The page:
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Pop culture obsessives writing for the pop culture obsessed.

Robin Williams stars, unconvincingly, as The Angriest Man In Brooklyn

Illustration for article titled Robin Williams stars, unconvincingly, as iThe Angriest Man In Brooklyn/i

Perpetual and demonstrative anger, while showy in theory, can’t be an easy emotion for an actor to play; it requires energy, stamina, and maybe a hint of danger. Robin Williams, who possesses both the neuroses of a comedian and a capacity for tapping into the darker side of human nature, seems as good a candidate as any to convey a simmering rage. But as Henry Altmann, the title character of The Angriest Man In Brooklyn, Williams flounders. He yells at a cabbie who hits his car, he yells at a doctor who keeps him waiting, and he yells at his son (among others) in flashbacks. Every time, his explosive rants sound rehearsed and, despite their profanity, pretty toothless—a well-worn stand-up routine about all the stupid stuff he hates.

As broad as Williams goes in these scenes, it’s not really his fault. He’s acting out a screenplay, credited to Daniel Taplitz, that’s peppered with bad writerly flourishes. Henry begins several tirades with a mannered “what the hell I ask you, what the hell” and characters repeatedly say “apparently” as a pithy rejoinder. The movie also offers two tracks of voiceover that sound like a middling short story: Williams reads third-person narration about Henry, while Mila Kunis does the same for Sharon, the doctor on the receiving end of Henry’s bile. His badgering about test results causes her, in a moment of weakness, to inform him that he has 90 minutes to live. Upon hearing this news, Henry bolts, determined to live the final feature-length portion of his life well. After some frantic soul-searching, Sharon takes off after him.


Kunis gives the best performance in the film as a doctor run ragged by an excess of patients and a deficit of hours in the day; she’s one of the only actors who doesn’t sound weirdly stagy. (Melissa Leo, playing Henry’s wife, matches Williams’ bellowing histrionics at the merest provocation.) Williams is further sabotaged by a part that may have fit him too well. Underneath the bluster, Henry is a too-perfect synthesis of the worst parts of the Williams screen persona: a wisecracker with a maudlin backstory. Despite its ticking clock, the movie pauses for sepia-toned flashbacks that manage to look amateurish while offering no additional information or insight about its central character (or anyone else).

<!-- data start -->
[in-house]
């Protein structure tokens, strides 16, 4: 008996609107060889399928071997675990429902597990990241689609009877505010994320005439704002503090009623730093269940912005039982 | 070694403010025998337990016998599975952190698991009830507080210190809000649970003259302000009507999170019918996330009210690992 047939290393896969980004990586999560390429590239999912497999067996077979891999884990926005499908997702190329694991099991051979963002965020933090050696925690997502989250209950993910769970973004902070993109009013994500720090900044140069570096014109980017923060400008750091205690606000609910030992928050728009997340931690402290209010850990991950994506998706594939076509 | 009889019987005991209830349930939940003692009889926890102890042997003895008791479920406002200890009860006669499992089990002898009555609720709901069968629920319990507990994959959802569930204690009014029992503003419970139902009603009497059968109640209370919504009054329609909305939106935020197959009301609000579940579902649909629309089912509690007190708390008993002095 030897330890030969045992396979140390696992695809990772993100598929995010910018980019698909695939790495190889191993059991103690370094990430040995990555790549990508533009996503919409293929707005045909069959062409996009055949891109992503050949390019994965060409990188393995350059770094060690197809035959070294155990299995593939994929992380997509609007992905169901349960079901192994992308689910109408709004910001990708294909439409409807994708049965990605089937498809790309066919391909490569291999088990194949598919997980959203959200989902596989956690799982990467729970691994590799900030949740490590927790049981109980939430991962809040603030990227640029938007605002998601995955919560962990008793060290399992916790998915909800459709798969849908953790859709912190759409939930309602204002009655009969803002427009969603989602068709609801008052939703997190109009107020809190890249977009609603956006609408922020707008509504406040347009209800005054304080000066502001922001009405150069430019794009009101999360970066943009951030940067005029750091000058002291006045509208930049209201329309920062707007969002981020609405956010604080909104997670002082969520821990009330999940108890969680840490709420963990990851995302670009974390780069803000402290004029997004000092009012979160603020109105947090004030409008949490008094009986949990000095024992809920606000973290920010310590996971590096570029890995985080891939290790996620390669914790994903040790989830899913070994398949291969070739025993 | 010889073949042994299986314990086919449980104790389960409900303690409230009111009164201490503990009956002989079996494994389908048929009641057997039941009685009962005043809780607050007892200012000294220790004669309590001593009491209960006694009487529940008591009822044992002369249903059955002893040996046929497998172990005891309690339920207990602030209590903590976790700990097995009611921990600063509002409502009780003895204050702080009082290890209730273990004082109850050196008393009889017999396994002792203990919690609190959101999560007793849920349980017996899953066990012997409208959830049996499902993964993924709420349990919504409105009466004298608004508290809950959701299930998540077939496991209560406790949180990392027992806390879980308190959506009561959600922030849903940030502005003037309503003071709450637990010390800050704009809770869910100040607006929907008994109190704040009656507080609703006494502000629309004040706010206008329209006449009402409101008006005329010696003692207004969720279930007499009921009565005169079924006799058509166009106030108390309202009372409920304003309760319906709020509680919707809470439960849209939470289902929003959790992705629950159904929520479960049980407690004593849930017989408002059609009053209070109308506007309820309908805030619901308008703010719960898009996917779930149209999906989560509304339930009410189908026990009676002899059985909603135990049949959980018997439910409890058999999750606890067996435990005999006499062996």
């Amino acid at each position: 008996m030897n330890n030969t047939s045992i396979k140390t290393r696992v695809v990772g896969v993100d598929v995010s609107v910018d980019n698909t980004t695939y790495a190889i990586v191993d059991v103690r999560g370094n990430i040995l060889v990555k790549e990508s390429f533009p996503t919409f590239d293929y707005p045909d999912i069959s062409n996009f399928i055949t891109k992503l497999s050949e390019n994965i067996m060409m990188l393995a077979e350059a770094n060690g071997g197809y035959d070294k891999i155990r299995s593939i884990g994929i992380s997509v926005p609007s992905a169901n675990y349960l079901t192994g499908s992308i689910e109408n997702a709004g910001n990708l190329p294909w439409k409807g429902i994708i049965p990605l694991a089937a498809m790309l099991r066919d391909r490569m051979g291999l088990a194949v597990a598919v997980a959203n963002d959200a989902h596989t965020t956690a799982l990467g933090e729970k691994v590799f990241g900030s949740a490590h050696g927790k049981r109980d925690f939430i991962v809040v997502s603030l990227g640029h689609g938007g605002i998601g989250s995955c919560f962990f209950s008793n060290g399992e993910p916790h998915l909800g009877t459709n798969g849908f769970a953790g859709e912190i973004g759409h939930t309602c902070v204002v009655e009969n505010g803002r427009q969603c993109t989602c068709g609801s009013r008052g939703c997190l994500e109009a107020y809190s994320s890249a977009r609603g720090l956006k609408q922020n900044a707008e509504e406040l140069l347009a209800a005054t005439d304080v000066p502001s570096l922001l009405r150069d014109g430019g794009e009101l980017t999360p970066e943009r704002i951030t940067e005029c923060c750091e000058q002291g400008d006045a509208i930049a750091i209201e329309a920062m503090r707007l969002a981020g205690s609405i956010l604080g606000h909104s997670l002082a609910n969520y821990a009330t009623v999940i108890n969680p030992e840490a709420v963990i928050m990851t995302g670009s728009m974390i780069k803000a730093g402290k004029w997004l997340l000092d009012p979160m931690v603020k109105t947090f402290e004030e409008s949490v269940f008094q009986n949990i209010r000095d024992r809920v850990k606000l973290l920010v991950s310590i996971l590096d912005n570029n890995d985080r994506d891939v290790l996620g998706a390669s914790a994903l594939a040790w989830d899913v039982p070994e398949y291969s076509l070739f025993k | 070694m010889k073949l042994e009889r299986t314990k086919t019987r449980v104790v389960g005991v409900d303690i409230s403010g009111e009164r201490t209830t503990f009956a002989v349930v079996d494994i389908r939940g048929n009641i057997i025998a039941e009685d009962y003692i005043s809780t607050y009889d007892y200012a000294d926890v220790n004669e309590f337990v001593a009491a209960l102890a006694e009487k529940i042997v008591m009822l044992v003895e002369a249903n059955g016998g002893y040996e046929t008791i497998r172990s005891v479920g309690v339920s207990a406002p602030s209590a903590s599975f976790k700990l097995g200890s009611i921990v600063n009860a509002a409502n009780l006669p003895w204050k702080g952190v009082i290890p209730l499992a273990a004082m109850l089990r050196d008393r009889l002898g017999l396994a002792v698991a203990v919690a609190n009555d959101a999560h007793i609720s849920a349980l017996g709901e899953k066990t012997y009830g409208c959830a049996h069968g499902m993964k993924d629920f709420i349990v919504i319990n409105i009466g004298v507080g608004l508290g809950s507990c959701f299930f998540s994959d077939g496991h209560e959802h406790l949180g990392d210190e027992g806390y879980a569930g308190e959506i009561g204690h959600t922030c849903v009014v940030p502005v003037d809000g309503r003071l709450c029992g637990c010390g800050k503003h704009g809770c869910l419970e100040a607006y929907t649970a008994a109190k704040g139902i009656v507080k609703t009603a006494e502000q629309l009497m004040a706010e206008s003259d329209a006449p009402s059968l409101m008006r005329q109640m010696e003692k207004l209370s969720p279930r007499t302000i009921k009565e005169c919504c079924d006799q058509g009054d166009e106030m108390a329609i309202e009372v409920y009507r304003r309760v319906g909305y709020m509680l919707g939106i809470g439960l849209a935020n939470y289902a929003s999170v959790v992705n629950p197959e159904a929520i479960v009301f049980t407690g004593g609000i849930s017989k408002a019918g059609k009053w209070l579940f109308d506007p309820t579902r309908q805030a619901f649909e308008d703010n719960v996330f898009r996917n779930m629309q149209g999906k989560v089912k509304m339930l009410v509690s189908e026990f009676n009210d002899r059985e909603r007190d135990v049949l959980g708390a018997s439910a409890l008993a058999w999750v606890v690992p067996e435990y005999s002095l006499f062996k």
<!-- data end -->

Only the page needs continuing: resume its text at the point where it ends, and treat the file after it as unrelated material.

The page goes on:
Small-scale indie movies with good casts fail to connect all the time; the real surprise here is the director, Phil Alden Robinson. Robinson used to specialize in the smarter, more idiosyncratic side of the Hollywood system, directing and co-writing Field Of Dreams and Sneakers and writing the screenplay for All Of Me. Since Sneakers, his big-screen work has slowed to about once a decade, and there are faint hints of his possible frustration during Angriest Man, as when a homeless woman mentions that she “used to be a studio executive.”

His new movie isn’t poorly constructed in the technical sense (save those flashbacks); the camera keeps a steady, watchful pace with the frantic characters. But the pervasive clunkiness of the writing—it’s the kind of movie that resorts to breathlessly recapping its crazy plot turns for attempted laughs—makes this a late-period Rob Reiner-level comedown. Despite the small scale and real Brooklyn locations, the movie feels like an extended pose. Genuine anger isn’t quite so calculated. 

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